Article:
Artificial intelligence: Chatbots and digital assistants powered by artificial intelligence (AI) can help travellers plan their excursions and offer real-time assistance while they’re on the road.

“6P” approach to unlocking India’s tourism potential:

Planning, Place, People, Policy, Process, and Promotion (abbreviated as 6P)

The six major pillars (6Ps) must be addressed as part of a comprehensive plan to fully realise India’s tourism potential.

The government’s budget session effectively addressed each of these 6Ps by addressing destination planning and management, infrastructure development, sustainability and safety, human capital development, policy and process interventions to align the Center and states, as well as promoting the story of Indian tourism.

Tourism: A state subject

As tourism is a state topic according to the constitution, the central tourist agency has pushed to have it added to the concurrent list so that both the federal government and the states may make decisions on its policies.

Granting tourist infrastructure status would add extra fuel to the expansion of the sector.

The creation of a National Tourism Board is another idea under consideration by the administration.


It’s the perfect time for India to step up efforts to rank among the top three travel and tourism economies globally with the appropriate legislation and strategies in place.

Source: Indian Express

Gender Gap in STEM Field

GS Paper III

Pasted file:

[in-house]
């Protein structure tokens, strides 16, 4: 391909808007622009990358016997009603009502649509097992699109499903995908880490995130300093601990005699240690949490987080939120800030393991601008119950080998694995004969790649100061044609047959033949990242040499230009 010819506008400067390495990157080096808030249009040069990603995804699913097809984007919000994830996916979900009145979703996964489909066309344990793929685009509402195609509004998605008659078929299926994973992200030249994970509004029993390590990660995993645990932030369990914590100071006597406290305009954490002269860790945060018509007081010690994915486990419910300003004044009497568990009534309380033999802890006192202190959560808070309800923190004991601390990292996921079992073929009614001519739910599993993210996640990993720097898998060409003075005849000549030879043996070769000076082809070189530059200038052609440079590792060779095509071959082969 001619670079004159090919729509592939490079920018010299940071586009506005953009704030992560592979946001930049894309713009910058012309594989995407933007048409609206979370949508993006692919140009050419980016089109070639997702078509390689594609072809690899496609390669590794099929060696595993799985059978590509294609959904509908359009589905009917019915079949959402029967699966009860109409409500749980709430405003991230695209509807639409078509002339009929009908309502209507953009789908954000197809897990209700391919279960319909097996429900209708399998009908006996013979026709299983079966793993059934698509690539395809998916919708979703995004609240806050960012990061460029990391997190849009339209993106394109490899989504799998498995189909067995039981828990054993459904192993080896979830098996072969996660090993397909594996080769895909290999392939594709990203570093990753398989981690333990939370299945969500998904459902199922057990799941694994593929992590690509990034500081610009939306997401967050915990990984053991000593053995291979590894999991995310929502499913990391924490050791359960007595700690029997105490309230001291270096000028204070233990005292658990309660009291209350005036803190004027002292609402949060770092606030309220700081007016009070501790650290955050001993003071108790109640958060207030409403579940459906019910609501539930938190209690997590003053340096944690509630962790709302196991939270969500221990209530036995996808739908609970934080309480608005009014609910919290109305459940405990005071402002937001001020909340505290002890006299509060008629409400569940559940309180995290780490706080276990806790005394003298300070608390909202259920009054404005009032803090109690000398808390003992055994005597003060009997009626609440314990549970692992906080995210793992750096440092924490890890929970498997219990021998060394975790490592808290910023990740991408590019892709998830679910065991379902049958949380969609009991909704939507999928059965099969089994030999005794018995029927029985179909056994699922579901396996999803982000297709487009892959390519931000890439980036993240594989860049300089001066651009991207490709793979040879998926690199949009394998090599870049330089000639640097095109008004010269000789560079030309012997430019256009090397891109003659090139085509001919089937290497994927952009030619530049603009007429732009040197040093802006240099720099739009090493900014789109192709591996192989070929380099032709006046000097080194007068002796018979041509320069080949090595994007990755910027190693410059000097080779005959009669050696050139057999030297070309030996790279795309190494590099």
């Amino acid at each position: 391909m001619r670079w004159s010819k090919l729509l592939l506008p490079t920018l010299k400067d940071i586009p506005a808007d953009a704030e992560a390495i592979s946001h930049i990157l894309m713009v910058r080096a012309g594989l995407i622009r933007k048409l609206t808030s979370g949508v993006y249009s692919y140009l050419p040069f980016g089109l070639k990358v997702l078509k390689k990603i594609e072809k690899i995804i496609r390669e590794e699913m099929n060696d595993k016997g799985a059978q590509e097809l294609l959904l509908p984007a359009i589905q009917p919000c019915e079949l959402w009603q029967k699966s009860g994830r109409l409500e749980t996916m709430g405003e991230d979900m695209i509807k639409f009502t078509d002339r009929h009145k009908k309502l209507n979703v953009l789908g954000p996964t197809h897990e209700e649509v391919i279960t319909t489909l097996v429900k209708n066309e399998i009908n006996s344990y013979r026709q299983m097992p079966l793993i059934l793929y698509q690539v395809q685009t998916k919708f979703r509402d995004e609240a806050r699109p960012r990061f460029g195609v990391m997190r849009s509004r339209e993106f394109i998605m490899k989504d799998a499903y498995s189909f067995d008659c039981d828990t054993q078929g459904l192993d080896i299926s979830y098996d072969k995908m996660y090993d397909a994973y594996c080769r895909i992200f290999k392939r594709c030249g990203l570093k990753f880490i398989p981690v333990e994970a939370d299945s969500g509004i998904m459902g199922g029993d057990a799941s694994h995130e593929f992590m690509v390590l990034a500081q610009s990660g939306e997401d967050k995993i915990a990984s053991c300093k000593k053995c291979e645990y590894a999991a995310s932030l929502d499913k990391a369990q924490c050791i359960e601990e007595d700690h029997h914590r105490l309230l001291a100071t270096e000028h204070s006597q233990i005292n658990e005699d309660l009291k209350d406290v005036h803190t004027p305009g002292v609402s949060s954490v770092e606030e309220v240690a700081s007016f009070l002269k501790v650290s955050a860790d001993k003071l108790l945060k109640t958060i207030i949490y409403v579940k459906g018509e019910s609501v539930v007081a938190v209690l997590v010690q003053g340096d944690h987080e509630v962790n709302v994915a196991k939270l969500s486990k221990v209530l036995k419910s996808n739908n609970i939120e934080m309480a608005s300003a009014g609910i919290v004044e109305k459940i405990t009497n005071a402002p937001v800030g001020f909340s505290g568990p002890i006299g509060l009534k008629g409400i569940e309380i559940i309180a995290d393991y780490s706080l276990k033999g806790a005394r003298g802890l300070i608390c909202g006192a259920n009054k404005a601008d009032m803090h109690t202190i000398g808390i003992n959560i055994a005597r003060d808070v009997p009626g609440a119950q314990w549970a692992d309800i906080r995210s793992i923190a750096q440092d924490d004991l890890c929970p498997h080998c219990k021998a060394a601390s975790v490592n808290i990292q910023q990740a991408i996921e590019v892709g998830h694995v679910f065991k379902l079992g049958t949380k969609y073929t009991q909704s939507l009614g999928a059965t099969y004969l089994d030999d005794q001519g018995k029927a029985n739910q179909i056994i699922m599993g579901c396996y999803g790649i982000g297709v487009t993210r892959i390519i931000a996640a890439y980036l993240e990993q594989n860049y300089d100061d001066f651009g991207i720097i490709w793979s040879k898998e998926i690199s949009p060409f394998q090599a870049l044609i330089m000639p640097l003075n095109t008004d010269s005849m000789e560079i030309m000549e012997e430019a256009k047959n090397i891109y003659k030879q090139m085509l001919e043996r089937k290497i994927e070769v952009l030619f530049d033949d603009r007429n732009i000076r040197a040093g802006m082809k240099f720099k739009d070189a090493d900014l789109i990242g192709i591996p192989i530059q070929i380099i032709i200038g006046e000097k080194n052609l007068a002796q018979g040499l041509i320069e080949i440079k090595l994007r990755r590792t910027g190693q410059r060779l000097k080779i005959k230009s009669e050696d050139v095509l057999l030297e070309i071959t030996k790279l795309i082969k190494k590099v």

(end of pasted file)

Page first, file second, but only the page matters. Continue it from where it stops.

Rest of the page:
Context: In order to close the gender gap in the disciplines of STEM—science, technology, engineering, and mathematics—the United Nations has emphasised the need of inclusive technology and digital education.

About STEM:
  • STEM areas, which stand for science, technology, engineering, and math, continue to be dominated by men.
  • Women’s underrepresentation in STEM disciplines presents a significant concern given their ubiquitous influence in contemporary society.
  • Recently, International Women’s Day 2023 (IWD) was marked with the subject “DigitALL: Innovation and technology for gender equality”.
Gender Gap in STEM Field:

Global Scenario:

In higher education throughout the world, 18% of females are pursuing STEM degrees compared to 35% of guys.

There is a gender gap even within the STEM areas, with about equal percentages of boys and girls choosing to pursue the natural sciences while much more males choose to pursue engineering, manufacturing, and construction.

According to the United Nations Educational, Scientific, and Cultural Organization (UNESCO), 20 percent of males and 41 percent of women in developing nations are illiterate.

Indian Scenario:

When compared to their male counterparts, ladies enrol in engineering programmes in India at a much lower rate.